Check engine light went on for 2 days then went off
Dealer said that my inner thermometer controlling the engine temperature is what caused the light to come on, that needs to be replaced for $380, and the struts that hold it in for another $300. The temp indicator has never moved beyond the mid poitn. Something seems off. Is this legit?
Re: Check engine light went on for 2 days then went off
That doesn't make sense at all. I could see it maybe being a thermostat problem, which is what turns on and off the flow of coolant that cools the engine, but I am not sure what they are talking about when they say struts. That makes no sense. Struts are generally part of your suspension, what most people call shocks. If it is the thermostat those are pretty easy to change and I would guess it would only run $30-$80 depending on the car. You could always take it in to your local auto parts store. They can run free diagnostics to see what code came up when the check engine light came on. If your temp indicator has never gone beyond half then the thermostat is likely working, but sometimes the computer can give you some forewarning that it's life is almost up.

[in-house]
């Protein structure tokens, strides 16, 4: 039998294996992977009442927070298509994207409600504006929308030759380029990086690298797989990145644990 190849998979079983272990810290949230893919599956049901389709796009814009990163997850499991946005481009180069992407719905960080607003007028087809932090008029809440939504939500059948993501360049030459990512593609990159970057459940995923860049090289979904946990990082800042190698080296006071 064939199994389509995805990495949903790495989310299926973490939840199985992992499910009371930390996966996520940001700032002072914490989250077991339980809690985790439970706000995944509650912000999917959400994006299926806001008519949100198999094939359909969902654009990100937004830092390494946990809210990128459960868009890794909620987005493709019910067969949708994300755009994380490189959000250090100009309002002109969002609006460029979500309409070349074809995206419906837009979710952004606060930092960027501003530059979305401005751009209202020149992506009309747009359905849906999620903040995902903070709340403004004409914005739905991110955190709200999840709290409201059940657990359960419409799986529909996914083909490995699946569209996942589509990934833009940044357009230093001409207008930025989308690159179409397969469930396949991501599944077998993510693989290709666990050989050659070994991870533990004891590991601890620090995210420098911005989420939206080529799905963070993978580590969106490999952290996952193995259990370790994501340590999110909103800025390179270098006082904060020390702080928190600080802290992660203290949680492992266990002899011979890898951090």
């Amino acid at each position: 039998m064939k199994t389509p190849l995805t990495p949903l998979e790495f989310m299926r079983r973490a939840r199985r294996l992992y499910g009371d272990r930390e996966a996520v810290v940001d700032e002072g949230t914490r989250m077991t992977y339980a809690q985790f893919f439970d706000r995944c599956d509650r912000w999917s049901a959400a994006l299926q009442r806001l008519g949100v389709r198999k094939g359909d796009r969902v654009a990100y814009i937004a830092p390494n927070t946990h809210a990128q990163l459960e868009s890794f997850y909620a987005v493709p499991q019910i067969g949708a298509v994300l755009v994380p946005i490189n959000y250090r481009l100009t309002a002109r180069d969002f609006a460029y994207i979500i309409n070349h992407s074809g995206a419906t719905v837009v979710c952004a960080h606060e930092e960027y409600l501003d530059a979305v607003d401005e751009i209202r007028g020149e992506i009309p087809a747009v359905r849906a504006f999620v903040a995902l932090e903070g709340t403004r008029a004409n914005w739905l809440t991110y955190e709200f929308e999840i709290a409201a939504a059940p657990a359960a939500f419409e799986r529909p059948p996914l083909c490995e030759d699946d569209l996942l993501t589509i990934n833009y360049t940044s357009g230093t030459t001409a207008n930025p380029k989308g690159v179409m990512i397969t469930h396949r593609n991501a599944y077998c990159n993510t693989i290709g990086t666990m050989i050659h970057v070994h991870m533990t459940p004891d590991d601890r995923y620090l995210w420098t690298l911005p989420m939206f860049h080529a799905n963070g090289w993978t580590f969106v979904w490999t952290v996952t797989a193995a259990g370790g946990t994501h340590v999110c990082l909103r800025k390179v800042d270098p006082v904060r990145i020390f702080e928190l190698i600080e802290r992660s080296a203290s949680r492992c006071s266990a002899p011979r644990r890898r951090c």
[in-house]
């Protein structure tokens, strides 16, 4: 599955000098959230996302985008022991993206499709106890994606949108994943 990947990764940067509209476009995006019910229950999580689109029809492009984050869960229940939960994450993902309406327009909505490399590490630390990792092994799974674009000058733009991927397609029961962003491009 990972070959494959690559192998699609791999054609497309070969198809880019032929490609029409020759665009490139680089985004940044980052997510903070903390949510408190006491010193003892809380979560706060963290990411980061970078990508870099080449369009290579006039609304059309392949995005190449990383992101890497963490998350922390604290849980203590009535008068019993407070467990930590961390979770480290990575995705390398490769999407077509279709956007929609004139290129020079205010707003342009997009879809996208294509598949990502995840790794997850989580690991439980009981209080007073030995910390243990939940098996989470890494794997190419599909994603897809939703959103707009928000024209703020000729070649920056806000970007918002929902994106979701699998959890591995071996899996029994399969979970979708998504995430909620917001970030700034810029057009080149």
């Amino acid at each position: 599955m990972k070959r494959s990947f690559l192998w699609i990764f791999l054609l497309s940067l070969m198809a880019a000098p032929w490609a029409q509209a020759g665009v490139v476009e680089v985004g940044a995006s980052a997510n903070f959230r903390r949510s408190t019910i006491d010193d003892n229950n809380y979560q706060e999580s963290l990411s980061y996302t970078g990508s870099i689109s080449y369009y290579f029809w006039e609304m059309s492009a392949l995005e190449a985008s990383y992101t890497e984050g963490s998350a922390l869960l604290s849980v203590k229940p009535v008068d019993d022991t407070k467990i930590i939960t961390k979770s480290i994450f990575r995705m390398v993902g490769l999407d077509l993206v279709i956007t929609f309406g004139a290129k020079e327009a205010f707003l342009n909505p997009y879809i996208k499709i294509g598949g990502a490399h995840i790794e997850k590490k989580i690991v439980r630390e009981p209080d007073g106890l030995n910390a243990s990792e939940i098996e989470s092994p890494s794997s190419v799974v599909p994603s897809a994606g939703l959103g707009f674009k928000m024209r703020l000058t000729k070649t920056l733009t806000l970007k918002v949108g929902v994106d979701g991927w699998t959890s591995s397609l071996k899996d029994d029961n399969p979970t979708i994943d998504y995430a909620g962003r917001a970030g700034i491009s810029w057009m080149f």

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There can be 2 heat sensors in a car. One operates the dash gauge and the other operates the electric radiator fans. Not sure what type of warning you are talking about for the cooling system; was it a Code number or light? The person working on it should use a thermometer or Laser instrument and verify the water temperature. It would be good to do this because you are getting 2 opposite readouts and the Laser or thermometer would show if one is wrong.
Now the 4.6 engine has an intake manifold which can develop water leaks on the passengers front top intake runner. It is slowing becoming a defect which can become a Recall if enough complaints are made. You might try to research water leaks on a 4.6 L engine and print this for the Dealer.
Dealers are like people. They have different experiences although much of the training can be the same. Another Dealer may be better at finding this one defect and not good at finding another. You do have money invested at the current place. You might suggest the Laser thermometer and the fact that stalling can be from a loss of feedback from a water sensor since engine controls are set based on engine temperature.